Don't Kill It

One Man’s Trash: Don’t Kill It

I tried, but Netflix doesn’t have a single movie with killer mummies or evil genies. Oh well. Instead, here’s Dolph Lundgren: Vaping Demon Hunter.

At first glance, you might think you’ve stumbled onto a rerun from the first couple seasons of ‘Supernatural’. A demon skulks its way through some hopelessly remote speck on the map. The possessed’s eyes roll over black. Everyone in sight is mercilessly slaughtered until it’s time to hop to the next meat-sack of a host. Lather. Rinse. Repeat. Heck, there’s even a hunter in hot pursuit whose family has been taking down demons for generations.

I have no idea if I'm allowed to get away with such a gruesome screenshot. We'll find out!

Here’s the thing, though: Jebediah Woodley (Dolph Lundgren) is down here in Mississippi hunting this particular demon, yeah, but he has no intention of actually taking the killshot. That’s how this hellspawned contagion spreads. You see your best friend, your wife, or even one of your own kids systematically murdering your family. You summon the strength to pull the trigger and put an end to this madness, and suddenly you yourself are possessed and continue the killing spree.

In a tightknit community where 1) nobody locks their doors, and 2) there’s pretty much always a rifle or revolver within arm’s reach, inside a week there won’t be anyone left alive to possess. Hence the title: ‘Don’t Kill It’.

I don't have a good He-Man reference to make here. Sorry.

As premises go, “body-hopping monster you shouldn’t kill” is awfully brilliant. That’s doubly true when it’s realized by director Mike Mendez. If you’ve ever witnessed the awe and glory of Mendez’ ‘The Convent’, you’ll have a pretty good idea what to expect from this sopping-with-splatter action/horror/comedy mash-up. The nature of the demon lends itself to huge, frantic set-pieces with colossal body counts and deliriously over-the-top gore. The demonic possession switch flips instantly, keeping the mayhem screaming along at a breakneck pace. Woodley arms himself with a net launcher for a non-fatal takedown, but this walking woodchipper of a demon cycles through so many hosts at such a rapid clip that our hero can’t keep track of where to aim.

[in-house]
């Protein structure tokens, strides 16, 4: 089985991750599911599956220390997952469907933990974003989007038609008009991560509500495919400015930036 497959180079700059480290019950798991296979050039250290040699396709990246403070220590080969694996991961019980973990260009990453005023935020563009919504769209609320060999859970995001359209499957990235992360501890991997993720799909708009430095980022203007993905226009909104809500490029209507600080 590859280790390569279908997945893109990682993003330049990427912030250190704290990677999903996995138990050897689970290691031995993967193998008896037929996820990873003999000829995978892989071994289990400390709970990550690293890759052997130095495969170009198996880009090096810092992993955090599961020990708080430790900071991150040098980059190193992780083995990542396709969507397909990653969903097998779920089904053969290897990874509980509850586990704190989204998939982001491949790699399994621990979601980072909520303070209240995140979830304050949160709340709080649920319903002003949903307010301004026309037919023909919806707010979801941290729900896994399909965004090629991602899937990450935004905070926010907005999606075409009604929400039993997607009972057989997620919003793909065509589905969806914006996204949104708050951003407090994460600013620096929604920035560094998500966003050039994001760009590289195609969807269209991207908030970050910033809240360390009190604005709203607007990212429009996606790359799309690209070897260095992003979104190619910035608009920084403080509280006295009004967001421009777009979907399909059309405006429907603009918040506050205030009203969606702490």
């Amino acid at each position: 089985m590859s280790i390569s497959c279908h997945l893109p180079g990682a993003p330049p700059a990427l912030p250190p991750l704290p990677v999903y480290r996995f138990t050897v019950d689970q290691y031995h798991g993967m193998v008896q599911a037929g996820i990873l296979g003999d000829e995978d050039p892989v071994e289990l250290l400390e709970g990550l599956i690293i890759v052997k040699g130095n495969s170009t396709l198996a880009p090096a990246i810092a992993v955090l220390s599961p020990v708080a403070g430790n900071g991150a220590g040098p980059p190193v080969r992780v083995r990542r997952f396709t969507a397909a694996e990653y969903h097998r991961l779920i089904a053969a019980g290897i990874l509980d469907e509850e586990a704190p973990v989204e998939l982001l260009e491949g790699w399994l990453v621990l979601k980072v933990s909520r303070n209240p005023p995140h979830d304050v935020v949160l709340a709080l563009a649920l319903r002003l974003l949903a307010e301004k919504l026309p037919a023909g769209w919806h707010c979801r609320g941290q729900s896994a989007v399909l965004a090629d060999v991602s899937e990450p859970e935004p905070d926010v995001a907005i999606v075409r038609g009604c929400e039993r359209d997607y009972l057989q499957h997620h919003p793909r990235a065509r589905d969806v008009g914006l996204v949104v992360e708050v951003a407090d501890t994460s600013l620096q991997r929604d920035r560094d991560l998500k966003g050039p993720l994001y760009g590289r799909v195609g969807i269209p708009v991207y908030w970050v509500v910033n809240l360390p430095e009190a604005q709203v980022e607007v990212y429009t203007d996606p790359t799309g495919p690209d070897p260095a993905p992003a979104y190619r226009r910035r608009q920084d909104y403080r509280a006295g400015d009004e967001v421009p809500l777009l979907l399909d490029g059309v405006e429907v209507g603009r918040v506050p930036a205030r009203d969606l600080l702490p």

The movie only has a handful of these gonzo sequences, but all the stuff in between still manages to be a whole lot of fun thanks to Dolph Lundgren. The sight of a demon hunter vaping away is a guaranteed laugh. Lundgren’s dry comedic delivery frequently had me cracking me up, especially with his take on a Southern drawl. Movies like this are required by law to throw in a will-they/won’t-they romantic angle with a reluctant partner. Pairing the once-and-future He-Man with an FBI-agent-slash-hometown-girl nicknamed Evil-Lyn (Kristina Klebe) set my heart aflutter. Thrill to a montage of Woodley rattling off all the different varieties of demons he’s squared off against. I mean, before the counter’s even ticked to the ten minute mark, there’s demon hooker sex with hyper-colorful lighting straight out of the Dario Argento playbook.

Not every kill in this movie involves a hatchet or axe to the head. Sorry again.

Even with all that, the pacing can still be uneven. The movie’s ambition far, far outstrips its effects budget, not that the splatter throughout ‘Don’t Kill It’ has to be convincing to be a blast. The bleak, joyless pre-credits slaughter tonally feels like it belongs to an entirely different movie. Still, the hope of stumbling across something like ‘Don’t Kill It’ is why I write this column. It’s ridiculous, it’s inventive, it’s thrilling, it’s hysterical, and it’s right there on Netflix waiting for you.


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